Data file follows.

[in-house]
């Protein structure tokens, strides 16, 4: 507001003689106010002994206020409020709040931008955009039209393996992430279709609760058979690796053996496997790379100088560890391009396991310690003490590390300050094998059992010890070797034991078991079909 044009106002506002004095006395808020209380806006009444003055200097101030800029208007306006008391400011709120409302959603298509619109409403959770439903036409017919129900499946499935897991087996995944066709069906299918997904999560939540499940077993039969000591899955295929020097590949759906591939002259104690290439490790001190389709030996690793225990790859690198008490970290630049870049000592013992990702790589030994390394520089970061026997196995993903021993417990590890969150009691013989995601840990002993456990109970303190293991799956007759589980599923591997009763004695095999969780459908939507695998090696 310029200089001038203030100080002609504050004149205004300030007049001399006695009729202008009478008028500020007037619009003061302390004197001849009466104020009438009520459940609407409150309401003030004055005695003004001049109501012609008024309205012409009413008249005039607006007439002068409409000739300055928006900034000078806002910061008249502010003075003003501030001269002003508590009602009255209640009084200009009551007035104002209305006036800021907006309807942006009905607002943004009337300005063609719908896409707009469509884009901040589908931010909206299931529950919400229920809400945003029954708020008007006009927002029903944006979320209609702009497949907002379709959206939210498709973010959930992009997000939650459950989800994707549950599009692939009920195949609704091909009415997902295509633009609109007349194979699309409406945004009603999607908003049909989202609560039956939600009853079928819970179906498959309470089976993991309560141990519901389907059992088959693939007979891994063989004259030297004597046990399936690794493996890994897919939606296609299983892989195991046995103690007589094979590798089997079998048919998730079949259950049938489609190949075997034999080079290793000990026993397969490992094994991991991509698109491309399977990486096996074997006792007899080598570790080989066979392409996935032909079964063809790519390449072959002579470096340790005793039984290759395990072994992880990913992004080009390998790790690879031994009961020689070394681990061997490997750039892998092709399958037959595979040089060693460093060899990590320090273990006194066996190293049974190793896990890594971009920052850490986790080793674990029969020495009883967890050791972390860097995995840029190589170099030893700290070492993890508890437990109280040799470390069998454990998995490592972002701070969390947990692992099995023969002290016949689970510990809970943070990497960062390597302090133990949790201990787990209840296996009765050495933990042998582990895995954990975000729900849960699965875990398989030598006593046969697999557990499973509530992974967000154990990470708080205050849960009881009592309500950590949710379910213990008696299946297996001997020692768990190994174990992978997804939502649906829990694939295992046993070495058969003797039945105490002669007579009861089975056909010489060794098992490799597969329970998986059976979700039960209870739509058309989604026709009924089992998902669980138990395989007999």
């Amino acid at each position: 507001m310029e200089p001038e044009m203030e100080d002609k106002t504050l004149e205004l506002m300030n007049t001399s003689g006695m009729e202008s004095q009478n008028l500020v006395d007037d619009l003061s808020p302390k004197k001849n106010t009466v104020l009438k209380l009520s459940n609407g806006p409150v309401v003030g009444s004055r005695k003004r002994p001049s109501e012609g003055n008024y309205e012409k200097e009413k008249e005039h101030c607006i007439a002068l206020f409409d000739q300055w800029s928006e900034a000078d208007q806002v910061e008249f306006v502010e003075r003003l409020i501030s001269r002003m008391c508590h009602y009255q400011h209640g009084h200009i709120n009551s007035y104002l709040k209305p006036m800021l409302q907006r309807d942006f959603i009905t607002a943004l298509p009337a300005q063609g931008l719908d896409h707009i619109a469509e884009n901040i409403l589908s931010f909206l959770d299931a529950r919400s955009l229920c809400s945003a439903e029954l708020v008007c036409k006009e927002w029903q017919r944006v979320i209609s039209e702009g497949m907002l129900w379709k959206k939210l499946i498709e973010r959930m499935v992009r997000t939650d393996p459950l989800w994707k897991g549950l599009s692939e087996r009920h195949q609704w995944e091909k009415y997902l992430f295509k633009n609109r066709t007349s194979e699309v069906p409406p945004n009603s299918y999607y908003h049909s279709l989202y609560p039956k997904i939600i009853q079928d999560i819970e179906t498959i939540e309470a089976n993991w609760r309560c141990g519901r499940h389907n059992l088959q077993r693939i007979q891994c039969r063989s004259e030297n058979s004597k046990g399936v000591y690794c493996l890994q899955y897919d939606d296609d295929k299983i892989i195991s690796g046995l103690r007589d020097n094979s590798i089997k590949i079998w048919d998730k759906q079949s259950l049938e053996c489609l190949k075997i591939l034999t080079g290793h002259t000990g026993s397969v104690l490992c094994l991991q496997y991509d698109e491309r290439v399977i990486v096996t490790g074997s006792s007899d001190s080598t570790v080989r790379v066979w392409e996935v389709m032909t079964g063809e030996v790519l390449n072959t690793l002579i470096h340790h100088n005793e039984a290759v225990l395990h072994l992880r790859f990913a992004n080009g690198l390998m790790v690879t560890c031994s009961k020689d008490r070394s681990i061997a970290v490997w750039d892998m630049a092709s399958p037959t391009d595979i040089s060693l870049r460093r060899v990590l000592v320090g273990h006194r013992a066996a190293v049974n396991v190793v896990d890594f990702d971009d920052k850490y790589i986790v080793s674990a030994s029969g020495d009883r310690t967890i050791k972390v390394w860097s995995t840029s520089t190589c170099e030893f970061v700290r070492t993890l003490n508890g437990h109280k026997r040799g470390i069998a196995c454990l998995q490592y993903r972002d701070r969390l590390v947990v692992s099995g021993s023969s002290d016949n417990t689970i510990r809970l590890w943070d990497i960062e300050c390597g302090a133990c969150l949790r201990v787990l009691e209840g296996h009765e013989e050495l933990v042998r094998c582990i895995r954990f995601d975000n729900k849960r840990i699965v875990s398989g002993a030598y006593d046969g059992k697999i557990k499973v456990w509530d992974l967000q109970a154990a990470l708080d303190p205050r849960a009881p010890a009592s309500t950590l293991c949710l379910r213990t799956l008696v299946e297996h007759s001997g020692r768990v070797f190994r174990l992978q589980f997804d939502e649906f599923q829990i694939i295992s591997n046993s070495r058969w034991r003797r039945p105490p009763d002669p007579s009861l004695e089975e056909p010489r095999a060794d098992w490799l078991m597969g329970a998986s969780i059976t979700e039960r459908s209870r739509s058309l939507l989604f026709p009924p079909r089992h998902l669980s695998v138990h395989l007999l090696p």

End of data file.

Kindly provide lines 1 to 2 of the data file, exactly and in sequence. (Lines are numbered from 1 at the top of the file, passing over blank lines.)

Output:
[in-house]
């Protein structure tokens, strides 16, 4: 507001003689106010002994206020409020709040931008955009039209393996992430279709609760058979690796053996496997790379100088560890391009396991310690003490590390300050094998059992010890070797034991078991079909 044009106002506002004095006395808020209380806006009444003055200097101030800029208007306006008391400011709120409302959603298509619109409403959770439903036409017919129900499946499935897991087996995944066709069906299918997904999560939540499940077993039969000591899955295929020097590949759906591939002259104690290439490790001190389709030996690793225990790859690198008490970290630049870049000592013992990702790589030994390394520089970061026997196995993903021993417990590890969150009691013989995601840990002993456990109970303190293991799956007759589980599923591997009763004695095999969780459908939507695998090696 310029200089001038203030100080002609504050004149205004300030007049001399006695009729202008009478008028500020007037619009003061302390004197001849009466104020009438009520459940609407409150309401003030004055005695003004001049109501012609008024309205012409009413008249005039607006007439002068409409000739300055928006900034000078806002910061008249502010003075003003501030001269002003508590009602009255209640009084200009009551007035104002209305006036800021907006309807942006009905607002943004009337300005063609719908896409707009469509884009901040589908931010909206299931529950919400229920809400945003029954708020008007006009927002029903944006979320209609702009497949907002379709959206939210498709973010959930992009997000939650459950989800994707549950599009692939009920195949609704091909009415997902295509633009609109007349194979699309409406945004009603999607908003049909989202609560039956939600009853079928819970179906498959309470089976993991309560141990519901389907059992088959693939007979891994063989004259030297004597046990399936690794493996890994897919939606296609299983892989195991046995103690007589094979590798089997079998048919998730079949259950049938489609190949075997034999080079290793000990026993397969490992094994991991991509698109491309399977990486096996074997006792007899080598570790080989066979392409996935032909079964063809790519390449072959002579470096340790005793039984290759395990072994992880990913992004080009390998790790690879031994009961020689070394681990061997490997750039892998092709399958037959595979040089060693460093060899990590320090273990006194066996190293049974190793896990890594971009920052850490986790080793674990029969020495009883967890050791972390860097995995840029190589170099030893700290070492993890508890437990109280040799470390069998454990998995490592972002701070969390947990692992099995023969002290016949689970510990809970943070990497960062390597302090133990949790201990787990209840296996009765050495933990042998582990895995954990975000729900849960699965875990398989030598006593046969697999557990499973509530992974967000154990990470708080205050849960009881009592309500950590949710379910213990008696299946297996001997020692768990190994174990992978997804939502649906829990694939295992046993070495058969003797039945105490002669007579009861089975056909010489060794098992490799597969329970998986059976979700039960209870739509058309989604026709009924089992998902669980138990395989007999």